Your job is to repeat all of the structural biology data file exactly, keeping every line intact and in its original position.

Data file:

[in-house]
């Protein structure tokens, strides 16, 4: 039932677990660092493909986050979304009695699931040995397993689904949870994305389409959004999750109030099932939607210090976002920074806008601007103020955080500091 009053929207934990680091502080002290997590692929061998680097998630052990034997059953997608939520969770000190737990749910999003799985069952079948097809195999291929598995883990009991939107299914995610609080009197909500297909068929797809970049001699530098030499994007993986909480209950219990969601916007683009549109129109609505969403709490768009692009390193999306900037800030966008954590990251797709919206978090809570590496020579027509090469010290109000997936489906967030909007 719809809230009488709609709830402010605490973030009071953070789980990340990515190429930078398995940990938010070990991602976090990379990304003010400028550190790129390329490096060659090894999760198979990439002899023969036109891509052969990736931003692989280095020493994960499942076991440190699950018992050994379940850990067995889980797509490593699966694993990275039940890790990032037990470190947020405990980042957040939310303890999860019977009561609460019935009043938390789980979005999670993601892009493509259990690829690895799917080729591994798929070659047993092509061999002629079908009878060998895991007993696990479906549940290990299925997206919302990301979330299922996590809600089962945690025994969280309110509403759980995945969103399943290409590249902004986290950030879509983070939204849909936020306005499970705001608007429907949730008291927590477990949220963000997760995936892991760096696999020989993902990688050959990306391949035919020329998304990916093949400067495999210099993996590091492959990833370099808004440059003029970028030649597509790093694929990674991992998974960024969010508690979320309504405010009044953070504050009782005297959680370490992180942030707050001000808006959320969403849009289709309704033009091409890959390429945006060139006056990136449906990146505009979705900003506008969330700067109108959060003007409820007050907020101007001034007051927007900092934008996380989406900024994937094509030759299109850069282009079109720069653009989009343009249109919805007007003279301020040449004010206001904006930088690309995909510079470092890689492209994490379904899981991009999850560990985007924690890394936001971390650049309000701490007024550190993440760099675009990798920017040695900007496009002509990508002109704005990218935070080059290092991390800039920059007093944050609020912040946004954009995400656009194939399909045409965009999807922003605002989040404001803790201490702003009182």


[in-house]
């Protein structure tokens, strides 16, 4: 039932677990660092493909986050979304009695699931040995397993689904949870994305389409959004999750109030099932939607210090976002920074806008601007103020955080500091 009053929207934990680091502080002290997590692929061998680097998630052990034997059953997608939520969770000190737990749910999003799985069952079948097809195999291929598995883990009991939107299914995610609080009197909500297909068929797809970049001699530098030499994007993986909480209950219990969601916007683009549109129109609505969403709490768009692009390193999306900037800030966008954590990251797709919206978090809570590496020579027509090469010290109000997936489906967030909007 719809809230009488709609709830402010605490973030009071953070789980990340990515190429930078398995940990938010070990991602976090990379990304003010400028550190790129390329490096060659090894999760198979990439002899023969036109891509052969990736931003692989280095020493994960499942076991440190699950018992050994379940850990067995889980797509490593699966694993990275039940890790990032037990470190947020405990980042957040939310303890999860019977009561609460019935009043938390789980979005999670993601892009493509259990690829690895799917080729591994798929070659047993092509061999002629079908009878060998895991007993696990479906549940290990299925997206919302990301979330299922996590809600089962945690025994969280309110509403759980995945969103399943290409590249902004986290950030879509983070939204849909936020306005499970705001608007429907949730008291927590477990949220963000997760995936892991760096696999020989993902990688050959990306391949035919020329998304990916093949400067495999210099993996590091492959990833370099808004440059003029970028030649597509790093694929990674991992998974960024969010508690979320309504405010009044953070504050009782005297959680370490992180942030707050001000808006959320969403849009289709309704033009091409890959390429945006060139006056990136449906990146505009979705900003506008969330700067109108959060003007409820007050907020101007001034007051927007900092934008996380989406900024994937094509030759299109850069282009079109720069653009989009343009249109919805007007003279301020040449004010206001904006930088690309995909510079470092890689492209994490379904899981991009999850560990985007924690890394936001971390650049309000701490007024550190993440760099675009990798920017040695900007496009002509990508002109704005990218935070080059290092991390800039920059007093944050609020912040946004954009995400656009194939399909045409965009999807922003605002989040404001803790201490702003009182």